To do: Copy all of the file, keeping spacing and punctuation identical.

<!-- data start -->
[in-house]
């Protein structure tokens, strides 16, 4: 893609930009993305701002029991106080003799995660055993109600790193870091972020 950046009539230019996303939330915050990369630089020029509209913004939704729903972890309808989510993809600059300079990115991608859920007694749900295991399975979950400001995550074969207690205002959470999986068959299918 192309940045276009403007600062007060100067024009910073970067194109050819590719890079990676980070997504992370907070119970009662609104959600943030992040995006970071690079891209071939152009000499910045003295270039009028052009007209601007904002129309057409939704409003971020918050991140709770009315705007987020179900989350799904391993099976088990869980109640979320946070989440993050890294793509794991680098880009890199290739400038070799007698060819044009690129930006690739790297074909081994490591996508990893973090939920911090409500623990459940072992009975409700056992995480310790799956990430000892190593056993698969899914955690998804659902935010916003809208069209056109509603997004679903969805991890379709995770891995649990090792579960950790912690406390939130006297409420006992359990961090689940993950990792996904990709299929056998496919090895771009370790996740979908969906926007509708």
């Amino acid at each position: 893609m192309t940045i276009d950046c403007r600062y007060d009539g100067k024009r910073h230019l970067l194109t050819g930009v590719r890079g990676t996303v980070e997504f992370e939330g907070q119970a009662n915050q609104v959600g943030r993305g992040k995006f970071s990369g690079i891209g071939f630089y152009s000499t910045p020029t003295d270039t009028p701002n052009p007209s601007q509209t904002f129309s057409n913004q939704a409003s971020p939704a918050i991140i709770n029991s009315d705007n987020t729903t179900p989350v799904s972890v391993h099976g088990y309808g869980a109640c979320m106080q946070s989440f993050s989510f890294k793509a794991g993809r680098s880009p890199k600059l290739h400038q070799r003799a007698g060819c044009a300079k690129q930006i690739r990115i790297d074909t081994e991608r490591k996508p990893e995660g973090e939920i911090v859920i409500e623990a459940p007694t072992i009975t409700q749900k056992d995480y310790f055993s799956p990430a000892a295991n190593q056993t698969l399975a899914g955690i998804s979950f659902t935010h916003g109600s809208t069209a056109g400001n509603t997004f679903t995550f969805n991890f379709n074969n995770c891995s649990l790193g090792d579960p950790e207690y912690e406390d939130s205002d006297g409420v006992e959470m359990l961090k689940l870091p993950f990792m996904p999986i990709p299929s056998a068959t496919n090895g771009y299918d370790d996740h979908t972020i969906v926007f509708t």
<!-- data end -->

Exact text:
[in-house]
């Protein structure tokens, strides 16, 4: 893609930009993305701002029991106080003799995660055993109600790193870091972020 950046009539230019996303939330915050990369630089020029509209913004939704729903972890309808989510993809600059300079990115991608859920007694749900295991399975979950400001995550074969207690205002959470999986068959299918 192309940045276009403007600062007060100067024009910073970067194109050819590719890079990676980070997504992370907070119970009662609104959600943030992040995006970071690079891209071939152009000499910045003295270039009028052009007209601007904002129309057409939704409003971020918050991140709770009315705007987020179900989350799904391993099976088990869980109640979320946070989440993050890294793509794991680098880009890199290739400038070799007698060819044009690129930006690739790297074909081994490591996508990893973090939920911090409500623990459940072992009975409700056992995480310790799956990430000892190593056993698969899914955690998804659902935010916003809208069209056109509603997004679903969805991890379709995770891995649990090792579960950790912690406390939130006297409420006992359990961090689940993950990792996904990709299929056998496919090895771009370790996740979908969906926007509708």
């Amino acid at each position: 893609m192309t940045i276009d950046c403007r600062y007060d009539g100067k024009r910073h230019l970067l194109t050819g930009v590719r890079g990676t996303v980070e997504f992370e939330g907070q119970a009662n915050q609104v959600g943030r993305g992040k995006f970071s990369g690079i891209g071939f630089y152009s000499t910045p020029t003295d270039t009028p701002n052009p007209s601007q509209t904002f129309s057409n913004q939704a409003s971020p939704a918050i991140i709770n029991s009315d705007n987020t729903t179900p989350v799904s972890v391993h099976g088990y309808g869980a109640c979320m106080q946070s989440f993050s989510f890294k793509a794991g993809r680098s880009p890199k600059l290739h400038q070799r003799a007698g060819c044009a300079k690129q930006i690739r990115i790297d074909t081994e991608r490591k996508p990893e995660g973090e939920i911090v859920i409500e623990a459940p007694t072992i009975t409700q749900k056992d995480y310790f055993s799956p990430a000892a295991n190593q056993t698969l399975a899914g955690i998804s979950f659902t935010h916003g109600s809208t069209a056109g400001n509603t997004f679903t995550f969805n991890f379709n074969n995770c891995s649990l790193g090792d579960p950790e207690y912690e406390d939130s205002d006297g409420v006992e959470m359990l961090k689940l870091p993950f990792m996904p999986i990709p299929s056998a068959t496919n090895g771009y299918d370790d996740h979908t972020i969906v926007f509708t």